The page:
Paper Horders: how long must we . . .

sawmillMay 30, 2005

How long must we keep financial records? I am talking 401 K statements & similar records.

I am determined not to leave our home office this weekend until I pitch a major amount of paper. (Beats pulling the weeds, now doesn't it!)

It strikes me that 401K statements neatly divided into binders for the last 15 years might not really be necessary to anyone's health or well-being. Can I destroy January through November and just keep December of each year to reduce the paper or do I even need any of it after a few years. Is it so easy to recall on computers now that we need no hard copies.

PLEASE help so I can leave the room!!!!

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Mine & DH's come quarterly. Changes to them can only be made in Oct. Right now, I'm keeping the final quarter of last year & the quarterly statements until Oct. in order for us to examine the performance & make changes if we wish. Then I start over. One year's worth is plently to keep for these documents.

    Bookmark   May 30, 2005 at 9:07PM
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I would keep every December statement, but I freely admit I have a hard time letting go of paper....


    Bookmark   May 31, 2005 at 5:47AM
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here's my theory on investment accounts.

*starting paperwork (keep until you close the account)
*the year before last's year-end paperwork
*last year's year-end paperwork
*this year's quarterly paperwork
*ending paperwork, for about 3 years after you close the account, then throw EVERYTHING out

At the end of each year, keep the year-end statement, and toss the quarterlies and the year-before-last's statement (so you always have two years back)

There's no need to keep quarterly paperwork beyond a year (and if you aren't actually going to ACT on it, don't keep it at all!)

I probably should look at my investments and say, "wow, they're losing money, I should move it" but I know I won't. so I toss it.

I do need to dump my Fidelity Magellan account--they've lost me half my value, probably.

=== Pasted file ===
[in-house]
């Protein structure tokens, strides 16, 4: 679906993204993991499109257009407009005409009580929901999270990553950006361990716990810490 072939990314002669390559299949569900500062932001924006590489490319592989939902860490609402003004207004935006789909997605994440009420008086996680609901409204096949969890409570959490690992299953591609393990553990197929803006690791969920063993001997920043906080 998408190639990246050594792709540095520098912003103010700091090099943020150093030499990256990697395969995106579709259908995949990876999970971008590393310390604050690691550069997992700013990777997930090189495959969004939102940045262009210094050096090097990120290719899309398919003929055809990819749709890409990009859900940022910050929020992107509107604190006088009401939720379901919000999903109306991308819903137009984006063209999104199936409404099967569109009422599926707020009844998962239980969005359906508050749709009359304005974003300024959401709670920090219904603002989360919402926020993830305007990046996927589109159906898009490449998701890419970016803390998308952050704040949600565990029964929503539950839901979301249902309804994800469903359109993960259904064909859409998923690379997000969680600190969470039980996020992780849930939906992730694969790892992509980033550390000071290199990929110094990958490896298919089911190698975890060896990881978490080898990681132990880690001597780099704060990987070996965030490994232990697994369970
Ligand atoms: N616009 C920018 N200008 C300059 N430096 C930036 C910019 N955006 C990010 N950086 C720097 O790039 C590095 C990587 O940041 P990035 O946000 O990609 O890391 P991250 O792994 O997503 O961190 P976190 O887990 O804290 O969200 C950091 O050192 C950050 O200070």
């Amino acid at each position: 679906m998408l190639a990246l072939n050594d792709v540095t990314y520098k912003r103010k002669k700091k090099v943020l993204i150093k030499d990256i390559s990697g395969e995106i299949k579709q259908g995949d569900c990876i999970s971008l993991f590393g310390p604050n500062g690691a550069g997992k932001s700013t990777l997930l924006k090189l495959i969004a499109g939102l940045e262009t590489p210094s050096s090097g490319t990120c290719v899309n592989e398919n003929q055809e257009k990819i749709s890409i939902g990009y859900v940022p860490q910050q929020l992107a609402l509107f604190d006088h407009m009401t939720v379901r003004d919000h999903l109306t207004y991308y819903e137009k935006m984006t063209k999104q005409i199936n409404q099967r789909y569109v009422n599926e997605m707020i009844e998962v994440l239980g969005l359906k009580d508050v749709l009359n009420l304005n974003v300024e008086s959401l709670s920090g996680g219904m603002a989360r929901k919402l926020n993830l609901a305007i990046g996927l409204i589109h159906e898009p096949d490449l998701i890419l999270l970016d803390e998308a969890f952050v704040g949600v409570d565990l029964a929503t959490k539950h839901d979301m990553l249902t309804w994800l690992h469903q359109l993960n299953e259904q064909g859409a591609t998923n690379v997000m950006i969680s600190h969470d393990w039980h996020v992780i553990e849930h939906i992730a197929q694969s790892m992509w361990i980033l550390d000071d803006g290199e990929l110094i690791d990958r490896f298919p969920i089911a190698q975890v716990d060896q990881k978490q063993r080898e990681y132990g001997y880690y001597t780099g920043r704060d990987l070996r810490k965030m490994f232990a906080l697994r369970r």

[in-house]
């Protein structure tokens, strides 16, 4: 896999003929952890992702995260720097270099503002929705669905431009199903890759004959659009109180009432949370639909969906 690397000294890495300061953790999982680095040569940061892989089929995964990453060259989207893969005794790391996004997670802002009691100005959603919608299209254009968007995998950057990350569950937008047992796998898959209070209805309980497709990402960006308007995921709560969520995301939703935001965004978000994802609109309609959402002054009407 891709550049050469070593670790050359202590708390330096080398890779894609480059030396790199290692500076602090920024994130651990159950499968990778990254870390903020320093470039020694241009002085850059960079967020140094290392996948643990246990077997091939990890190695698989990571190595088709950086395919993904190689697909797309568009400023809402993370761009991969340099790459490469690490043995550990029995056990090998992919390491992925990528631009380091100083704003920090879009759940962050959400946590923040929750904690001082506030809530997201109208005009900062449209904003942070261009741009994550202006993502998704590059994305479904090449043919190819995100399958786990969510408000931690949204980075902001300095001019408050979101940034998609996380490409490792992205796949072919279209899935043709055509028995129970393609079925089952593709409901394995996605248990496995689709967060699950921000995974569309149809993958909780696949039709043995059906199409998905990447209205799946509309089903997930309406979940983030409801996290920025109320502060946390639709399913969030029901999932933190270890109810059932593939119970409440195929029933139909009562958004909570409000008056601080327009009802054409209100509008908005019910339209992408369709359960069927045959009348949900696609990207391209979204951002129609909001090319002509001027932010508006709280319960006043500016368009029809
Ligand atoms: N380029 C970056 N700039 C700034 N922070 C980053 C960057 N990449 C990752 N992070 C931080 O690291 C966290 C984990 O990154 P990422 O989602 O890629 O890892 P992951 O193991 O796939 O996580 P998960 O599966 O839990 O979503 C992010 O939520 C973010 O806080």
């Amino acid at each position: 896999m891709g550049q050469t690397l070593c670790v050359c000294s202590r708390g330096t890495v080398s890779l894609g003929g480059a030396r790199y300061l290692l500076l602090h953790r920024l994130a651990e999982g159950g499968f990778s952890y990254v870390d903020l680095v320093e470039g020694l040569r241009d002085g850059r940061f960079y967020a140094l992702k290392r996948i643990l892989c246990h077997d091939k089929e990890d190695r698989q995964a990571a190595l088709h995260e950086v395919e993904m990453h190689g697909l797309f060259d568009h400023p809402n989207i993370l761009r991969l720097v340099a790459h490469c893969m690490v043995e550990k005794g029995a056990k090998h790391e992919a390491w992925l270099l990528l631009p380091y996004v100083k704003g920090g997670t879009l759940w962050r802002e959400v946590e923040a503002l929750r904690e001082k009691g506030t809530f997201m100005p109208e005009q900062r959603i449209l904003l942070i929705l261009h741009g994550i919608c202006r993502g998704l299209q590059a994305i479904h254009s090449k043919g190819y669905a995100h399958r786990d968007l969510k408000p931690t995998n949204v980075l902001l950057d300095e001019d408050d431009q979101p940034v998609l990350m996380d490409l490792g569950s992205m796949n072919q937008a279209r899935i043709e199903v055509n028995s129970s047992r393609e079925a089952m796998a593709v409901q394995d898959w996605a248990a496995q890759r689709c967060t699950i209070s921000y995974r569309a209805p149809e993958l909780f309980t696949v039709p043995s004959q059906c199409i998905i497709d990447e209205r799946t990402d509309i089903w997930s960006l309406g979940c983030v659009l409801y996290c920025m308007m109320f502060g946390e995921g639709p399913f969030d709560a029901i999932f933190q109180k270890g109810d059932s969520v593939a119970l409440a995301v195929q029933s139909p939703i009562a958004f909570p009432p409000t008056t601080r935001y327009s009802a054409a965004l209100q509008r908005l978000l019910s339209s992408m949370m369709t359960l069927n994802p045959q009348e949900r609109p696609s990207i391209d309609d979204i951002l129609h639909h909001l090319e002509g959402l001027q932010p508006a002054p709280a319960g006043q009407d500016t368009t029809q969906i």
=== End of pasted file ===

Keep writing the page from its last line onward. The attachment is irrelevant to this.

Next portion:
Bookmark   May 31, 2005 at 11:59AM
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Thank so much, all! My broker now tells me that the old IRS 7 year rule on financials has changed to 3 year retention; however, there is no limitation on retirement accounts. Meaning that if you are committing hanky-panky fraud with your 401 K, you have to save the paper to defend yourself. I guess that means if you are honest, you can toss freely! I am approximating Talley Sue's method and boy, did my shredder get a workout this weekend!

Just shoulda invested in a sturdier model shredder! LOL!
I am excited that we may be able to reclaim some space in our office soon. Now my real office - that's another story. Thinking about closing it for one day each quarter for the staff to collectively toss.

Anyway, thanks again!

    Bookmark   May 31, 2005 at 11:39PM
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Now my real office - that's another story. Thinking about closing it for one day each quarter for the staff to collectively toss.

At my job (Fortune 100 company), there is an annual "Scrappy Day" designated to go through paper and electronic files and storage and toss stuff that's no longer needed, in accordance with the company's record-retention policies. It's sometimes hard to take the time amid all the other stuff going on, but it's nice to purge!

    Bookmark   June 1, 2005 at 8:46AM
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one other thought about 401Ks--I'd keep records of any withdrawals and any unusual deposite--

in other words, don't keep records of your automated payroll deposits, but if you close out some OTHER account and roll it over into the 401K, keep that piece of paperwork. Or if at the end of the year your tax lady says you should put $3K in a 401K, keep that paperwork.

    Bookmark   June 1, 2005 at 10:14AM
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Steve, I bet one day annually is not nearly enough, but it is a great idea and was motivational when I mentioned it at our staff meeting.

Talley Sue, good point on keeping a paper trail on out of the ordinary withdrawals, transfers or deposits.

I wonder if other countries create as much paper as Americans do. Hard to believe they would.

    Bookmark   June 1, 2005 at 11:56PM
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I was just telling my boss yesterday that I needed to close my department for a day so we could toss, shred & file. It's nearly impossible for me or the others in the department to find time to do this during a regular day. We have an incredible amount of paper to deal with. So much for the paperless office!


    Bookmark   June 2, 2005 at 6:31AM
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